Getting a little frustrated with contradictory and flat-out misinformation popping up in social media and elsewhere, so I’m pulling together the reliable and verified info I can find. This is as much for myself as anyone else, but hopefully it will be useful to others.
I’ll try to update things as needed. Let me know if I’ve missed anything big.
How it Spreads
According to the Centers for Disease Control, as of March 3:
“The virus is thought to spread mainly from person-to-person.
- Between people who are in close contact with one another (within about 6 feet).
- Through respiratory droplets produced when an infected person coughs or sneezes. These droplets can land in the mouths or noses of people who are nearby or possibly be inhaled into the lungs.
It may be possible that a person can get COVID-19 by touching a surface or object that has the virus on it and then touching their own mouth, nose, or possibly their eyes, but this is not thought to be the main way the virus spreads.”
How Dangerous is it?
My son was getting mixed messages at school about how COVID-19 compares to the flu, and which one is more dangerous. Which…well, it depends.
Numerically, the flu is far more widespread and dangerous so far. According to Johns Hopkins’ Medicine, as of March 2, we’re looking at approximately 90,279 cases of COVID-19 worldwide, and 100 cases in the U.S. There have been approximately 3,085 COVID-19 deaths worldwide, and 6 in the U.S.
But we’re in the early stages of COVID-19, and those numbers are increasing.
For comparison, there are about a billion cases of the flu worldwide and between 9 million and 45 million in the U.S. each year. The flu causes between 291,000 and 646,000 deaths worldwide, and 12,000 to 61,000 deaths in the U.S. per year.
The Clinical Fatality Rate for COVID-19, according to the Chinese Center for Disease Control and Prevention, is 2.3% overall, per a study of roughly 72,000 cases, updated February 11. For comparison, the mortality rate for the flu is about 0.1% annually.
The Chinese CDC found that the CFR is higher for elderly and critical ill patients:
- 14.8% in patients 80 and older
- 8% in patients ages 70 to 79
- 49% for critically ill patients
In addition, “CFR was elevated among those with preexisting comorbid conditions—10.5% for cardiovascular disease, 7.3% for diabetes, 6.3% for chronic respiratory disease, 6.0% for hypertension, and 5.6% for cancer.”
There are a lot of factors to consider here. We’re still developing tests and treatment for the disease. Milder cases may be going undetected. Treatment will vary depending on health care in a given country, and how overwhelmed the medical system is.
From the CDC, ” There is no specific antiviral treatment recommended for COVID-19. People with COVID-19 should receive supportive care to help relieve symptoms. For severe cases, treatment should include care to support vital organ functions.”
There’s currently no vaccine for COVID-19. According to Time Magazine, Moderna Therapeutics is hoping to have a vaccine ready to begin human testing as early as April of this year.
Per the National Institutes of Health, as of February, “a randomized, controlled clinical trial to evaluate the safety and efficacy of the investigational antiviral remdesivir in hospitalized adults diagnosed with COVID-19 has begun at the University of Nebraska Medical Center in Omaha.”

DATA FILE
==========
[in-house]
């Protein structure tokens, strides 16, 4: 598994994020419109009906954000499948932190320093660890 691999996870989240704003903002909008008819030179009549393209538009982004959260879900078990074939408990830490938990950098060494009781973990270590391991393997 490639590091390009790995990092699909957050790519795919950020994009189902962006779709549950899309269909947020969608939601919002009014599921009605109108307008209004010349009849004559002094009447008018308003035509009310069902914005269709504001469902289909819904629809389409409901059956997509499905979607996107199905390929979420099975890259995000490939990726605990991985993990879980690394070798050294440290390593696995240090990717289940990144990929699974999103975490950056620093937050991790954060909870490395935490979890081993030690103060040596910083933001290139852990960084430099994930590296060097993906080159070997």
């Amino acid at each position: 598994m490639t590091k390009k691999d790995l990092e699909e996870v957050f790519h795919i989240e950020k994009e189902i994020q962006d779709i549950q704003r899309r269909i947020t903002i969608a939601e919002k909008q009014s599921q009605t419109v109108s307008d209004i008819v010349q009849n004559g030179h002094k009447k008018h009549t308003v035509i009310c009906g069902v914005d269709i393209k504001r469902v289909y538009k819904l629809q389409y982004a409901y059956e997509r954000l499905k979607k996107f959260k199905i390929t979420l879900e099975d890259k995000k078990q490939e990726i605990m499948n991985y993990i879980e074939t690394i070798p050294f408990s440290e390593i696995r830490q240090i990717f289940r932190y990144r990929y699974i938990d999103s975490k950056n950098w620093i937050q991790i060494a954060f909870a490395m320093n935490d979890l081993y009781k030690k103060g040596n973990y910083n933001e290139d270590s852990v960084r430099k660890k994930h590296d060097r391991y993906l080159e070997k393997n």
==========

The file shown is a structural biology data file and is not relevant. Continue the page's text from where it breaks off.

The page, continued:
Protecting Yourself from COVID-19
Unless otherwise indicated, these tips come from the CDC.
- Wash your hands with soap and water for at least 20 seconds. Especially:
- after going to the bathroom
- before eating
- after blowing your nose, coughing, or sneezing.
- Avoid touching your eyes, nose, and mouth.
- Avoid close contact with people who are sick.
- If at all possible, stay home if you’re sick.
- Hand sanitizer with at least 60% alcohol is effective against COVID-19.
A note about facemasks: “The CDC does not recommend that people who are well wear a facemask to protect themselves from respiratory diseases, including COVID-19.” (emphasis added)
- Get your damn flu shot. COVID-19 symptoms can be similar to the flu, so protecting yourself can save you the fear and panic of a false COVID-19 alarm. Plus, you know, it can save you from getting and spreading the flu.
- Take care of your health in general. Get enough sleep, eat well, exercise … all those basic steps that can strengthen your immune system.
Don’t be a Dick
For example, don’t avoid Chinese restaurants because you think “those people” might have the virus.
Also, when talking about the dangers of the disease…
A friendly reminder: people who will be high-risk patients if we get coronavirus can hear you when you reassure everyone we’re the only ones who might die.— Alexandra Brodsky (@azbrodsky) February 29, 2020
March 3, 2020 @ 2:48 pm
Thanks, Jim. A few more points:
It’s important to note that the CFR is always higher than the IFR (infected fatality rate) – the IFR includes those who aren’t sick enough to go get care.
South Korea has done a really good job with surveillance testing (testing thousands of people including those not known to be sick) to get a more realistic picture of the range of severity, prevalence, etc. Numbers coming from there are those I’d consider most trustworthy.
Masks are only useful when worn by someone who is sick, to prevent them spreading the illness. Don’t rush out to buy protective equipment – the highest priority needs to be making sure it’s available for healthcare providers.
March 3, 2020 @ 7:22 pm
Yeah here in San Antonio with our local health emergency and closing of Northstar Mall for cleaning, people panic a bit. But most are pretty level headed. I just cannot believe the people who are verbally angry about the people being quarantined here. We have lots of medical here and it is a Military city.
March 4, 2020 @ 9:26 am
Thanks Jim. A helpful round up.